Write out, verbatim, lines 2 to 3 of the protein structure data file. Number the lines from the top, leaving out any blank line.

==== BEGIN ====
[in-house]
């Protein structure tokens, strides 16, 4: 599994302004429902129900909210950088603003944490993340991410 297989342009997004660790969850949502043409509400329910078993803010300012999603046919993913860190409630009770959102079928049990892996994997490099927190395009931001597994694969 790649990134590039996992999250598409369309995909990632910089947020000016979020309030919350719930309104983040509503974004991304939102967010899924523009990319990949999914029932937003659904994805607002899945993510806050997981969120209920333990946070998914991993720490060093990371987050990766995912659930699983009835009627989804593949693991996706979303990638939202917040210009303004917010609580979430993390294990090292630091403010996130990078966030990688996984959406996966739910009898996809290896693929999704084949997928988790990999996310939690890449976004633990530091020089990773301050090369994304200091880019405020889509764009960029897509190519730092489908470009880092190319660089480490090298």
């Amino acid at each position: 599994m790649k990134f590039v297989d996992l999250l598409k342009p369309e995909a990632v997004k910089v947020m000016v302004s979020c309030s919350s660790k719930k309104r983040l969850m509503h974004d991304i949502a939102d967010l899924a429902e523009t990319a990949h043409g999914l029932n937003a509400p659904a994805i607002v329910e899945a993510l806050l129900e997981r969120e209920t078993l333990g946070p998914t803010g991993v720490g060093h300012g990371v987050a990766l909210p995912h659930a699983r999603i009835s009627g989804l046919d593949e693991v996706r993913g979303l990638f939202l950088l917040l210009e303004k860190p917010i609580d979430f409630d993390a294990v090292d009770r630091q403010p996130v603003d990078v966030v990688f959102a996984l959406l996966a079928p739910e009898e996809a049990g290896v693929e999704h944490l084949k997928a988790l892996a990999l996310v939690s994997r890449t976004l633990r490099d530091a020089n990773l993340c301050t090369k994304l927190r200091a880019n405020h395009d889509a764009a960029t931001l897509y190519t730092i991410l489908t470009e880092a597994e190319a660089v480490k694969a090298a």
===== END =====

């Protein structure tokens, strides 16, 4: 599994302004429902129900909210950088603003944490993340991410 297989342009997004660790969850949502043409509400329910078993803010300012999603046919993913860190409630009770959102079928049990892996994997490099927190395009931001597994694969 790649990134590039996992999250598409369309995909990632910089947020000016979020309030919350719930309104983040509503974004991304939102967010899924523009990319990949999914029932937003659904994805607002899945993510806050997981969120209920333990946070998914991993720490060093990371987050990766995912659930699983009835009627989804593949693991996706979303990638939202917040210009303004917010609580979430993390294990090292630091403010996130990078966030990688996984959406996966739910009898996809290896693929999704084949997928988790990999996310939690890449976004633990530091020089990773301050090369994304200091880019405020889509764009960029897509190519730092489908470009880092190319660089480490090298």
């Amino acid at each position: 599994m790649k990134f590039v297989d996992l999250l598409k342009p369309e995909a990632v997004k910089v947020m000016v302004s979020c309030s919350s660790k719930k309104r983040l969850m509503h974004d991304i949502a939102d967010l899924a429902e523009t990319a990949h043409g999914l029932n937003a509400p659904a994805i607002v329910e899945a993510l806050l129900e997981r969120e209920t078993l333990g946070p998914t803010g991993v720490g060093h300012g990371v987050a990766l909210p995912h659930a699983r999603i009835s009627g989804l046919d593949e693991v996706r993913g979303l990638f939202l950088l917040l210009e303004k860190p917010i609580d979430f409630d993390a294990v090292d009770r630091q403010p996130v603003d990078v966030v990688f959102a996984l959406l996966a079928p739910e009898e996809a049990g290896v693929e999704h944490l084949k997928a988790l892996a990999l996310v939690s994997r890449t976004l633990r490099d530091a020089n990773l993340c301050t090369k994304l927190r200091a880019n405020h395009d889509a764009a960029t931001l897509y190519t730092i991410l489908t470009e880092a597994e190319a660089v480490k694969a090298a």